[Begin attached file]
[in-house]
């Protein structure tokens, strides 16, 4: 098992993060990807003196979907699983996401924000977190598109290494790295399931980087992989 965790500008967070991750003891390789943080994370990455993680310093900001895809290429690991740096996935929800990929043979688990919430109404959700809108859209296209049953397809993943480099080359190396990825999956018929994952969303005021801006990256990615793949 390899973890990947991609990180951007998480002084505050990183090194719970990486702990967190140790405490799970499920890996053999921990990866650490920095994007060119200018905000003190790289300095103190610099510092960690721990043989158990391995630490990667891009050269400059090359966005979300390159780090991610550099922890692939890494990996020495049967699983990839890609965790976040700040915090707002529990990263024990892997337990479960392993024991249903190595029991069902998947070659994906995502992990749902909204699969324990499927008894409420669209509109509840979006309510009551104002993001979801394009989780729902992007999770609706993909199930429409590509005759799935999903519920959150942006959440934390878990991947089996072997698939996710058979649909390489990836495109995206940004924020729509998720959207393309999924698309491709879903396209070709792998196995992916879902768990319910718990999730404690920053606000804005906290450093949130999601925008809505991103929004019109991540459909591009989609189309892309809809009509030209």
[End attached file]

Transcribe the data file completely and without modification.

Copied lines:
[in-house]
């Protein structure tokens, strides 16, 4: 098992993060990807003196979907699983996401924000977190598109290494790295399931980087992989 965790500008967070991750003891390789943080994370990455993680310093900001895809290429690991740096996935929800990929043979688990919430109404959700809108859209296209049953397809993943480099080359190396990825999956018929994952969303005021801006990256990615793949 390899973890990947991609990180951007998480002084505050990183090194719970990486702990967190140790405490799970499920890996053999921990990866650490920095994007060119200018905000003190790289300095103190610099510092960690721990043989158990391995630490990667891009050269400059090359966005979300390159780090991610550099922890692939890494990996020495049967699983990839890609965790976040700040915090707002529990990263024990892997337990479960392993024991249903190595029991069902998947070659994906995502992990749902909204699969324990499927008894409420669209509109509840979006309510009551104002993001979801394009989780729902992007999770609706993909199930429409590509005759799935999903519920959150942006959440934390878990991947089996072997698939996710058979649909390489990836495109995206940004924020729509998720959207393309999924698309491709879903396209070709792998196995992916879902768990319910718990999730404690920053606000804005906290450093949130999601925008809505991103929004019109991540459909591009989609189309892309809809009509030209």